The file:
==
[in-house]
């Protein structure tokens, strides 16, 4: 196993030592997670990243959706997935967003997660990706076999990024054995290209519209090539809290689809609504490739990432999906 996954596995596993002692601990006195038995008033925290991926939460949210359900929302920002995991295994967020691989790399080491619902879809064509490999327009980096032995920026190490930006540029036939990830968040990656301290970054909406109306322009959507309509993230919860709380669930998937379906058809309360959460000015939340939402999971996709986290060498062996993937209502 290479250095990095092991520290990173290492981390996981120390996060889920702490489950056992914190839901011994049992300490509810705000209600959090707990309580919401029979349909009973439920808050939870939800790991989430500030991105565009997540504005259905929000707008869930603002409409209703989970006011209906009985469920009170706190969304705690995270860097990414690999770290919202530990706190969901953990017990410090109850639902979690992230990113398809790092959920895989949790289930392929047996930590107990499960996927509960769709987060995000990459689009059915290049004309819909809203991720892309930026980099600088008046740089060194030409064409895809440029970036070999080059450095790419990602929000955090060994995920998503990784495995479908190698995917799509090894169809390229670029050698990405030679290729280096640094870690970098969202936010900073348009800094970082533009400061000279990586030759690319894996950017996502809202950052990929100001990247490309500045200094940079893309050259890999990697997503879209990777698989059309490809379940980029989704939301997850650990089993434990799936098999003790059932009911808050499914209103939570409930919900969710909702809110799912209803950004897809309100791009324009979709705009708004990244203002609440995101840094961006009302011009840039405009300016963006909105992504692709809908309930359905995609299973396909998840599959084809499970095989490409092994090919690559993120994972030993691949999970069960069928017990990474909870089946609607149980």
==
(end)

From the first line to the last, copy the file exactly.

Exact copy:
[in-house]
């Protein structure tokens, strides 16, 4: 196993030592997670990243959706997935967003997660990706076999990024054995290209519209090539809290689809609504490739990432999906 996954596995596993002692601990006195038995008033925290991926939460949210359900929302920002995991295994967020691989790399080491619902879809064509490999327009980096032995920026190490930006540029036939990830968040990656301290970054909406109306322009959507309509993230919860709380669930998937379906058809309360959460000015939340939402999971996709986290060498062996993937209502 290479250095990095092991520290990173290492981390996981120390996060889920702490489950056992914190839901011994049992300490509810705000209600959090707990309580919401029979349909009973439920808050939870939800790991989430500030991105565009997540504005259905929000707008869930603002409409209703989970006011209906009985469920009170706190969304705690995270860097990414690999770290919202530990706190969901953990017990410090109850639902979690992230990113398809790092959920895989949790289930392929047996930590107990499960996927509960769709987060995000990459689009059915290049004309819909809203991720892309930026980099600088008046740089060194030409064409895809440029970036070999080059450095790419990602929000955090060994995920998503990784495995479908190698995917799509090894169809390229670029050698990405030679290729280096640094870690970098969202936010900073348009800094970082533009400061000279990586030759690319894996950017996502809202950052990929100001990247490309500045200094940079893309050259890999990697997503879209990777698989059309490809379940980029989704939301997850650990089993434990799936098999003790059932009911808050499914209103939570409930919900969710909702809110799912209803950004897809309100791009324009979709705009708004990244203002609440995101840094961006009302011009840039405009300016963006909105992504692709809908309930359905995609299973396909998840599959084809499970095989490409092994090919690559993120994972030993691949999970069960069928017990990474909870089946609607149980």